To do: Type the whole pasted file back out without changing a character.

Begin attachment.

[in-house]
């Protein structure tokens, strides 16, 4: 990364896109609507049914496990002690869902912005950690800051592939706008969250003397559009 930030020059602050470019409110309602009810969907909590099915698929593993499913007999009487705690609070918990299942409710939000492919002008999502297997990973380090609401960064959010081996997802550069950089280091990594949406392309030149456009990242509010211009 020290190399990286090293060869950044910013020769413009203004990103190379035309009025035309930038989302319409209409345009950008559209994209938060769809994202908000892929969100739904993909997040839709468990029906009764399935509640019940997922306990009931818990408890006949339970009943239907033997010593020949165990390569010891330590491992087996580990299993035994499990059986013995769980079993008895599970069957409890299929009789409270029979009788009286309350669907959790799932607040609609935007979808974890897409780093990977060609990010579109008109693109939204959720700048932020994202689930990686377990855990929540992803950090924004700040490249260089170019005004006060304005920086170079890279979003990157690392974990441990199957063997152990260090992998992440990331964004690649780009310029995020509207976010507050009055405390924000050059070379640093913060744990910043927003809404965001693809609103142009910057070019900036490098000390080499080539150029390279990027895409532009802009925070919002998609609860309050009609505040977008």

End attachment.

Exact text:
[in-house]
């Protein structure tokens, strides 16, 4: 990364896109609507049914496990002690869902912005950690800051592939706008969250003397559009 930030020059602050470019409110309602009810969907909590099915698929593993499913007999009487705690609070918990299942409710939000492919002008999502297997990973380090609401960064959010081996997802550069950089280091990594949406392309030149456009990242509010211009 020290190399990286090293060869950044910013020769413009203004990103190379035309009025035309930038989302319409209409345009950008559209994209938060769809994202908000892929969100739904993909997040839709468990029906009764399935509640019940997922306990009931818990408890006949339970009943239907033997010593020949165990390569010891330590491992087996580990299993035994499990059986013995769980079993008895599970069957409890299929009789409270029979009788009286309350669907959790799932607040609609935007979808974890897409780093990977060609990010579109008109693109939204959720700048932020994202689930990686377990855990929540992803950090924004700040490249260089170019005004006060304005920086170079890279979003990157690392974990441990199957063997152990260090992998992440990331964004690649780009310029995020509207976010507050009055405390924000050059070379640093913060744990910043927003809404965001693809609103142009910057070019900036490098000390080499080539150029390279990027895409532009802009925070919002998609609860309050009609505040977008």